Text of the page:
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E.R. Evarts (Brandeis University), A.E.E. Rogers, P. Pratap (MIT Haystack Observatory)
MIT Haystack Observatory has developed a new receiver system that enables the Small Radio Telescope to be used as a VLBI station, which uses GPS for frequency and timing and the internet for remote control and data retrieval. During the summer of 2005, as part of an REU program, three SRTs were set up and tested as an unconnected element interferometer. We will discuss the process of setting up the interferometer, including the hardware and software.
The three SRTs were set up to form one short baseline of about 5m and two long baselines of about 1.4 km. We observed consistent strong fringes on the Sun using the short baseline and an occasional "microburst" on the long baseline. Strong fringes were observed during these microbursts which typically lasted from a few seconds to a minute. Further observations of the Sun, during the period of high solar activity in early September 2005, several more events were observed with the long baseline. We have started to correlate the VLBI data with other solar activity, particularly X-Ray flares as seen by the GOES Satellites. Our preliminary results show a strong connection between the 1.4GHz microbursts and X-Ray flares.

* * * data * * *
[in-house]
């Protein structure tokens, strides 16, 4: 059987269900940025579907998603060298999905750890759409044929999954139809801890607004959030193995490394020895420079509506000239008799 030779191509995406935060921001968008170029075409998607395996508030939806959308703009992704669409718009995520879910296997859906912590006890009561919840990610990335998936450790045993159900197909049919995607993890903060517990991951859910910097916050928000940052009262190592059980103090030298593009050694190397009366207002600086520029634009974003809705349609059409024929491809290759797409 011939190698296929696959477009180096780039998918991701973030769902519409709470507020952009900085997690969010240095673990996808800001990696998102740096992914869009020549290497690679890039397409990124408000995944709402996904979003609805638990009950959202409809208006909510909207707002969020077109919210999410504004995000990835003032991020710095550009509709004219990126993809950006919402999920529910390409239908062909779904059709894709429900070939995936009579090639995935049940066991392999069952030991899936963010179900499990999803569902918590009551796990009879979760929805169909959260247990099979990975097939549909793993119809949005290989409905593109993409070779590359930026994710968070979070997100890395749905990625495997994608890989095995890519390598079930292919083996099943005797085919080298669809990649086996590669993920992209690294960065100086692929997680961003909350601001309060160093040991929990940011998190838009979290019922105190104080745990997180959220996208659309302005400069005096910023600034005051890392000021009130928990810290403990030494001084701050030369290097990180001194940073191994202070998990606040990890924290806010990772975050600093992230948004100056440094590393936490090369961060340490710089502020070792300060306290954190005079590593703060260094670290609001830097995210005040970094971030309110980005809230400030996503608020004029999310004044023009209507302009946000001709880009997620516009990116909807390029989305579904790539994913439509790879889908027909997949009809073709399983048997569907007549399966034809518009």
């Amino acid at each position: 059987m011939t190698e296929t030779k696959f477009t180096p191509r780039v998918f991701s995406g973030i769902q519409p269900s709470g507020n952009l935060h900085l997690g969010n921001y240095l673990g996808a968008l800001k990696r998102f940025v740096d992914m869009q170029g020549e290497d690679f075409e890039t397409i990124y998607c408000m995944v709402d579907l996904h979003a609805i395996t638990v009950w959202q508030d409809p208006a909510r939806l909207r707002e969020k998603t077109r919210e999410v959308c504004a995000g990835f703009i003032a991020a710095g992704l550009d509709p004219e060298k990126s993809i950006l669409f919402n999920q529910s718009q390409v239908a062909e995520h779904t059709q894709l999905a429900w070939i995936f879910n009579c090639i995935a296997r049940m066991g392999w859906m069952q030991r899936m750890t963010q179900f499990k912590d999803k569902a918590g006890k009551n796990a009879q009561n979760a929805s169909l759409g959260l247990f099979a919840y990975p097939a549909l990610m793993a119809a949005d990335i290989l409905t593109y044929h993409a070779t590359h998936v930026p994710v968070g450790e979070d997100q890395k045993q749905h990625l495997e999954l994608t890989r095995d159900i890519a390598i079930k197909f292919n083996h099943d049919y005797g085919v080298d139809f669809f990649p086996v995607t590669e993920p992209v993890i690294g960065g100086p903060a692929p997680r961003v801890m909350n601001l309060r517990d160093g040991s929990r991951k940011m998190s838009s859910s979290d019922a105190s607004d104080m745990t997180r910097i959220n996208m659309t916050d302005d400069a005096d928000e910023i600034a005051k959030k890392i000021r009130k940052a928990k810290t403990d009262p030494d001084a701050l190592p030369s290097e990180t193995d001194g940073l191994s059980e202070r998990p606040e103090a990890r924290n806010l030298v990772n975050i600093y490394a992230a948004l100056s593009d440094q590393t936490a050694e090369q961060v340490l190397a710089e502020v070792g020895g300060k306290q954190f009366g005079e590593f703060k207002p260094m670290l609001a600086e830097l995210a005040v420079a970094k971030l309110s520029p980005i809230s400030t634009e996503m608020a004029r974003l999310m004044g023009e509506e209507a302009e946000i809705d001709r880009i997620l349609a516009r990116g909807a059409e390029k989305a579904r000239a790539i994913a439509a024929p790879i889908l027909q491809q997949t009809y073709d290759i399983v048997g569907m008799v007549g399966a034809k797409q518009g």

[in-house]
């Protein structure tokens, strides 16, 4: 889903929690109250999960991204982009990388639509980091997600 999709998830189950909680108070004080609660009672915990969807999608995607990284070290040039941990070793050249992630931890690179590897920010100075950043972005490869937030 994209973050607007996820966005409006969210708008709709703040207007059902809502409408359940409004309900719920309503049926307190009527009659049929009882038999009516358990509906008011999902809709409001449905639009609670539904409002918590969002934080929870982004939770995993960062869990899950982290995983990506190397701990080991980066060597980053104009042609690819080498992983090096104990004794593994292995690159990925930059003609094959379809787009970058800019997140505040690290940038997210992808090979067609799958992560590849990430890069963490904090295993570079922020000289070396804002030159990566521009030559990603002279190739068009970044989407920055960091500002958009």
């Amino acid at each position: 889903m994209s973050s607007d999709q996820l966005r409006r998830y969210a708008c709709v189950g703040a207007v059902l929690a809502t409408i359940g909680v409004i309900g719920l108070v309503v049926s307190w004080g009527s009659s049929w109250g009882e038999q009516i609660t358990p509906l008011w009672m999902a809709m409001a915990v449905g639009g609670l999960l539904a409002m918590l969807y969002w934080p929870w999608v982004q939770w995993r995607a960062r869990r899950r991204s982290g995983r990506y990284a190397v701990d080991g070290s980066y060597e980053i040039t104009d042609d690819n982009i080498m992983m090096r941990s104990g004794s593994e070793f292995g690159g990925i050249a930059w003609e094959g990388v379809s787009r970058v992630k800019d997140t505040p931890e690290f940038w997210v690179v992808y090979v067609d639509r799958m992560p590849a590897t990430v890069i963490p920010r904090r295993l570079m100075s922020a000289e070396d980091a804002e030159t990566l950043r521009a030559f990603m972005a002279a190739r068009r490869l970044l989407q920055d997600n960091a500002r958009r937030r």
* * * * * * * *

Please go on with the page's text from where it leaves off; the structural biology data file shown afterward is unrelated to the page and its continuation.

The extragalactic source Cygnus A was also observed on the long baselines and a double source model was fit to the data. These test observations were carried out while developing software to simplify VLBI observations with the SRT. The SRT interferometer was developed under a program that brings radio astronomical observing techniques to the undergraduate classroom.
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Bulletin of the American Astronomical Society, 37 #4
© 2005. The American Astronomical Soceity.